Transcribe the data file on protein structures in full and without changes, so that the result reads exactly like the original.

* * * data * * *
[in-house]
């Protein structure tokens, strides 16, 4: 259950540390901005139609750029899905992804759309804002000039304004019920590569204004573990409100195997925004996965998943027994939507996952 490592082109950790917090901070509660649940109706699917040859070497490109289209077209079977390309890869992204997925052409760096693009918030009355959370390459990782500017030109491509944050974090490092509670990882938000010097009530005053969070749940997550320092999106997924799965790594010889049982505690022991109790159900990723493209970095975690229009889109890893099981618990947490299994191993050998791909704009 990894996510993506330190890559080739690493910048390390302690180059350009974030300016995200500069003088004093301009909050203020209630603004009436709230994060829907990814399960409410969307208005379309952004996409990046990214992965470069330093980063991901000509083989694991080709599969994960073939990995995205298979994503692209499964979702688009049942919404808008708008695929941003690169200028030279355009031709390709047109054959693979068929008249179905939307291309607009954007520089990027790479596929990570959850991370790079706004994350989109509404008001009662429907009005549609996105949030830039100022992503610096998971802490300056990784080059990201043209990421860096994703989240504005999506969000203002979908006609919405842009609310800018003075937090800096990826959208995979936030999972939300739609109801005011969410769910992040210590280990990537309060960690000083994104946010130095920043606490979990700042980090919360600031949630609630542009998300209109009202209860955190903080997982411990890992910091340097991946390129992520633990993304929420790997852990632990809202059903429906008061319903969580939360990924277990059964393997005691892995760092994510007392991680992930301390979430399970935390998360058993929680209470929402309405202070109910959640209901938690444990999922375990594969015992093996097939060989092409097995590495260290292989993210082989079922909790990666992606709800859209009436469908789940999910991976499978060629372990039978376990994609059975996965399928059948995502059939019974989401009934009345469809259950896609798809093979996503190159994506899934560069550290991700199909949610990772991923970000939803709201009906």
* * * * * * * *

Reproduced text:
[in-house]
């Protein structure tokens, strides 16, 4: 259950540390901005139609750029899905992804759309804002000039304004019920590569204004573990409100195997925004996965998943027994939507996952 490592082109950790917090901070509660649940109706699917040859070497490109289209077209079977390309890869992204997925052409760096693009918030009355959370390459990782500017030109491509944050974090490092509670990882938000010097009530005053969070749940997550320092999106997924799965790594010889049982505690022991109790159900990723493209970095975690229009889109890893099981618990947490299994191993050998791909704009 990894996510993506330190890559080739690493910048390390302690180059350009974030300016995200500069003088004093301009909050203020209630603004009436709230994060829907990814399960409410969307208005379309952004996409990046990214992965470069330093980063991901000509083989694991080709599969994960073939990995995205298979994503692209499964979702688009049942919404808008708008695929941003690169200028030279355009031709390709047109054959693979068929008249179905939307291309607009954007520089990027790479596929990570959850991370790079706004994350989109509404008001009662429907009005549609996105949030830039100022992503610096998971802490300056990784080059990201043209990421860096994703989240504005999506969000203002979908006609919405842009609310800018003075937090800096990826959208995979936030999972939300739609109801005011969410769910992040210590280990990537309060960690000083994104946010130095920043606490979990700042980090919360600031949630609630542009998300209109009202209860955190903080997982411990890992910091340097991946390129992520633990993304929420790997852990632990809202059903429906008061319903969580939360990924277990059964393997005691892995760092994510007392991680992930301390979430399970935390998360058993929680209470929402309405202070109910959640209901938690444990999922375990594969015992093996097939060989092409097995590495260290292989993210082989079922909790990666992606709800859209009436469908789940999910991976499978060629372990039978376990994609059975996965399928059948995502059939019974989401009934009345469809259950896609798809093979996503190159994506899934560069550290991700199909949610990772991923970000939803709201009906």